Inspired by Selectric typefaces (especially in the italics) Plex Mono blends the technical feel of typewriter fonts with a touch of personality. Since the typeface is free and open source, you are able to clone and make your own remixes or design tweaks—if you are so inclined—which is just so cool.
Recursive Mono Casual
Recursive is so much more than just a monospace font, but the Mono Casual style is perfect for bringing life to your code. If the casual is a bit too casual, you can easily tweak the variable font towards the “Linear” style or anywhere in-between.
The fact that Recursive is free and infinitely customizable (click “Get Recursive” in the top right of the website) makes this a top contender. And oh yeah, the fractions are fantastic!
Originally made for designer Cyrus Highsmith’s own personal use on shipping labels and for printing out PostScript code, Dispatch Mono is now available to bring a bit of “industrial strength” to your coding.
As the marketing materials state, Gintronic is “Designed to not fatigue your eyes while working habitually with code … and flavoured with a jovial and non-techy character.” This typeface has grown on me and I can’t wait to try it out.
Also, a little birdie (the designer himself) told me that a new, updated version of Gintronic (with a new name) is in the works and should be out soon.
Bringing a touch of unconventionality and DIY aesthetic to a monospace font, Array Mono makes for a lively coding experience.
For some crazy reason, the designer James Hultquist-Todd wanted to try and combine classic, Renaissance type styles with a monospace. Honestly, I barely understand what that means but, you know what? I think it might actually work.
Designer Philipp Neumeyer admits, “Arnold was never conceived as a generic coding font featuring meticulously calculated width to save screen space or to be exceptionally readable. Arnold is what it is; kind of strange, but also fun.” Personally, I love it and think it’s great.
Subtly-rounded characters give Cartograph its own human touch and nice visual appeal on screen. The playful italic characters with cursive forms bring further distinction and personality when used for coding.
With reasonable pricing and generous license terms for both desktop and webfonts, this is certainly a typeface worth checking out.
Input Narrow Mono
Input Mono was my font of choice for coding (before switching to Operator Mono) and is such a great typeface. The beauty of Input Mono is the customization options available to you, the user—and all for free! Choose from four different widths, multiple styles, and character defaults.
I highly suggest giving Input a try and the fact that it is made by one of the nicest people in the type industry is simply icing on the cake. Make sure to click the “Customize your download” on this page to get exactly what you want.
Logic Monospace & Script
Leaning into the “technical” look of monospaced fonts, Logic Monospace and Monoscript brings life and warmth to the screen. Inspired by Advocate for the IBM Selectric and the ubiquitous Courier, it has the visual appearance of a screenwriter’s script.
Logic Monoscript is especially fun; as it claims to be one of a few connecting monospace scripts in existence and brings such a unique feeling to comments in code.
GT Maru Mono
As a member of the large Maru family, GT Maru Mono allows code to have a little fun. Rounded, playful, and quirky characters—apparently inspired by the English letterforms found in Japanese signage—still fit into the strict monospaced grid but with a bit of style.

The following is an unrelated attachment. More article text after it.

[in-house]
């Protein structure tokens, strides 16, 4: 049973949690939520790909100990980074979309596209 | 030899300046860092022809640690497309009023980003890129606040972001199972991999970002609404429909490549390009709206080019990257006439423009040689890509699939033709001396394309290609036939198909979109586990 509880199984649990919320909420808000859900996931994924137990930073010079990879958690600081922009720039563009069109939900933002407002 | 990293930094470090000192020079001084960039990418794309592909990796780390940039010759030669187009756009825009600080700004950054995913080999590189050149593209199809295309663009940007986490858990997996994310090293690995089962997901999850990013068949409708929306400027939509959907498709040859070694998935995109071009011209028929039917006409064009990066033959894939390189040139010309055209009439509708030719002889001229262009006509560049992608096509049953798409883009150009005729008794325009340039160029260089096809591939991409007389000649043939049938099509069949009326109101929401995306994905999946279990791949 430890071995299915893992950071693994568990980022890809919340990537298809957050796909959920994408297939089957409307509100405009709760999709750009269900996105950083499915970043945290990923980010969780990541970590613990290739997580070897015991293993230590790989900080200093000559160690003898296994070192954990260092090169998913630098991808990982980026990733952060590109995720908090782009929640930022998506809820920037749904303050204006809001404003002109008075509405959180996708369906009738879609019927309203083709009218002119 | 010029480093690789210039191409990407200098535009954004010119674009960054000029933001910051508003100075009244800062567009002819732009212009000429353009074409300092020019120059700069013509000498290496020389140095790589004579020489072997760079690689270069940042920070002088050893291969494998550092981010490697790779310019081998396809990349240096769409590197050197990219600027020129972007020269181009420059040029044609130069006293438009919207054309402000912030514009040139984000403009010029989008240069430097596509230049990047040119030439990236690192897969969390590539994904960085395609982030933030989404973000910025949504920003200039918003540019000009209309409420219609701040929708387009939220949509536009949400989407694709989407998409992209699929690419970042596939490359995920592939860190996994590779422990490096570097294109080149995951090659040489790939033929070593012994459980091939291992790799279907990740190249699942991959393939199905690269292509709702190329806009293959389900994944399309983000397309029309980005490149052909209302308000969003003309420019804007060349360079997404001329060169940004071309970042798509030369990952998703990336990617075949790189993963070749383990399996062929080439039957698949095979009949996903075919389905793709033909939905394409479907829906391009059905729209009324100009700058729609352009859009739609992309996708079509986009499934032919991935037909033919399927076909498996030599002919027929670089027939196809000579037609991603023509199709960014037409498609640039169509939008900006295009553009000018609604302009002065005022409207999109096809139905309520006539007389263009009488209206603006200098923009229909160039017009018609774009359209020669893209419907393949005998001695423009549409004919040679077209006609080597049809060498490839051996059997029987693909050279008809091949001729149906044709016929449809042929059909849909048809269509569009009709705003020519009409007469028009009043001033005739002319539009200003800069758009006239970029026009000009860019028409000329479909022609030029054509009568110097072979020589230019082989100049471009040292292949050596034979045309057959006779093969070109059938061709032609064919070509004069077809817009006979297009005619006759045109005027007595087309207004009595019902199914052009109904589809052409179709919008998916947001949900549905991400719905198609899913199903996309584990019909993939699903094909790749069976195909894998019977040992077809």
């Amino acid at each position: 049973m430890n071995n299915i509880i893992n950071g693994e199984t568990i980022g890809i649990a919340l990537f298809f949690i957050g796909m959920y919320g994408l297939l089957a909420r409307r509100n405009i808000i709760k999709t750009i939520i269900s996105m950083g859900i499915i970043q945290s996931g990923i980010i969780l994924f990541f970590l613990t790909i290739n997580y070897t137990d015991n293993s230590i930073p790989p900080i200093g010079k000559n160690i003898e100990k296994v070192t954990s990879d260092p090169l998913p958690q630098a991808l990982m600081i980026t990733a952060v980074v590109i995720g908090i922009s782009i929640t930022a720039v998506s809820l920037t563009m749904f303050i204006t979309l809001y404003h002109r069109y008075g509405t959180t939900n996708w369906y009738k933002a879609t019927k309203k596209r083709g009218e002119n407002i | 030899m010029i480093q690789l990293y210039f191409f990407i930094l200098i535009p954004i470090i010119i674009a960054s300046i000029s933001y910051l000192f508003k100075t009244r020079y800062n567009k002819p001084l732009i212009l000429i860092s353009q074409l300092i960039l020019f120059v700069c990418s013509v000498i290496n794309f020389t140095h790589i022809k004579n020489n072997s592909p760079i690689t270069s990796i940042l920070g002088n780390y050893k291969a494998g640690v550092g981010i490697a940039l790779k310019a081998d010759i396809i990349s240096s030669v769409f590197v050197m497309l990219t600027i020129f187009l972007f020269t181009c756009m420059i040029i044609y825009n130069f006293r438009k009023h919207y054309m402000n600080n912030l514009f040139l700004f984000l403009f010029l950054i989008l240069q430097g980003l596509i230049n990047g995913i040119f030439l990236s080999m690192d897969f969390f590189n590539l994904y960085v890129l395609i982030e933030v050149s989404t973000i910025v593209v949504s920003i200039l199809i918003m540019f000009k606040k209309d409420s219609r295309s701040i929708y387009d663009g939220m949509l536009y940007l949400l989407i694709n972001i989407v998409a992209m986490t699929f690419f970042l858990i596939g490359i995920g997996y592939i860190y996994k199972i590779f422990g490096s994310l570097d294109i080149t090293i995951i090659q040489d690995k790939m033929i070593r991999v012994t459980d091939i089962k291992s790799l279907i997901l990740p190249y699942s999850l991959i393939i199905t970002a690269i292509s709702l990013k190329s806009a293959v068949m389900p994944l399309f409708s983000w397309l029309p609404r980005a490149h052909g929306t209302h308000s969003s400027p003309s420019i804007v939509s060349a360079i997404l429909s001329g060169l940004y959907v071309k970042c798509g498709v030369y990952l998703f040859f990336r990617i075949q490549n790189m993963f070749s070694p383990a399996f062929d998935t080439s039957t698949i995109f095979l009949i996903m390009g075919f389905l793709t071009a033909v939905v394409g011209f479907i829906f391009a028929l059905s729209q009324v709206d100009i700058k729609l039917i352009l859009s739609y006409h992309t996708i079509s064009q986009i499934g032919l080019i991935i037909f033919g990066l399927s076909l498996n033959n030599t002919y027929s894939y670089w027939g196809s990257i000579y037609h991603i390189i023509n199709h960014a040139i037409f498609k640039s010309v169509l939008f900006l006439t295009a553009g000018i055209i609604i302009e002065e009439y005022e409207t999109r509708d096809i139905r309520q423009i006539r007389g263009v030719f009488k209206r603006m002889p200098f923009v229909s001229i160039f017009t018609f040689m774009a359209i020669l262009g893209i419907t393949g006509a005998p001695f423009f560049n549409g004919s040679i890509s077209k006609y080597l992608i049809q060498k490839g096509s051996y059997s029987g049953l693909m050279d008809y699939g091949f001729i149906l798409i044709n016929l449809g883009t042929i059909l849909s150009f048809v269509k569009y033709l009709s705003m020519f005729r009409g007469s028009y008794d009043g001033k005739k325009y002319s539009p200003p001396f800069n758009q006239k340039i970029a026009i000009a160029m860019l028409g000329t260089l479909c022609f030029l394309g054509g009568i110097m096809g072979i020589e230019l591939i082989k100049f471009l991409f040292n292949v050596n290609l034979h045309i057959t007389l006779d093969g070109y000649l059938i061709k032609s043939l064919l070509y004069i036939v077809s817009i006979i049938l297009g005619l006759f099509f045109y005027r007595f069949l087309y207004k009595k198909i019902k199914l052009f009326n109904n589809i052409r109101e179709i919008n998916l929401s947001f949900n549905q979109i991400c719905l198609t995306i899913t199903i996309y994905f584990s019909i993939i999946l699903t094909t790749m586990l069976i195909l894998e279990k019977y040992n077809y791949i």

The italics are simply oblique forms—rather than fully-italic—which is either a positive or negative, depending on your personal preference, but I hope by this point in the post, you have an opinion!
The final typeface in this post has an interesting goal: “To significantly improve the readability and aesthetics of monospace typefaces.” Monoflow does this by what the designers call “contextual repositioning,” which means that it automatically adjusts the individual letter spacing as you type.
Obviously, monospace fonts are defined by their fixed width, but Monoflow repositions characters inside of those fixed widths to make the “color” of your text more visually appealing. It is an interesting idea and I hope more people play with this idea in the future.
There are seriously so many good monospace fonts out there that I couldn’t feature in this list. So, if none of the above suit your fancy, give these a look and I hope you find something that works for you.
- Overpass Mono from Delve Fonts
- Pitch from Klim Type
- Covik Sans Mono from OH no Type Co
- Codelia from Tabular Type
- Coordinates from Process Type
- Recipient from Process Type
- Pentameter from Occupant Fonts
- GT Flexa Mono from Grilli Type
- League Mono from League of Moveable Type
- Adelle Mono from Type Together
- Matter Mono from Displaay
- Triplicate from Matthew Butterick
- JetBrains Mono from Jet Brains
- Atlas Typewriter from Commercial Type
- Lab Grotesque Mono from Letters from Sweden
- MD IO from Mass-Driver
- Valentine from Lineto
- Ellograph from Connary Fagen
- Mabry Mono from Colophon Foundry
- Garton from Colophon Foundry
- Italian Plate No. 1 Mono from Play Type
- Syke Mono from The Northern Block
- Nitti from Bold Monday
- Simplon Mono from Swiss Typefaces
- Ballinger Mono from Signal Foundry
- Iosevka from Belleve Invis
- Anonymous Pro from Mark Simonson
- Hack from Source Foundry
- Victor Mono from Rune Bjørnerås
- Fira Mono from Carrois Apostrophe
- Jornada Mono from DSType
- Xanti Typewriter from CAST Foundry
- Azo Mono from R-Typography
- NT Bau Mono from Nodo Type Foundry
- Zeitung Mono from Underware
- Diurnal Mono from Typotheque
And if you want to get really wild, check out these monos that push the boundaries of what is “usable” for a monospaced font.
- Sarcastic Robot from Chank Fonts
- Capibara Mono from Bold Monday
- Gridlite from Rosetta Type
- The Future Mono from Klim Type
- Show Me the Mono from Mota Italic
With so many monos out there, here are a few resources that may help you find the perfect font for you. These focus more on the technical side of programming, but can still be useful for finding and comparing.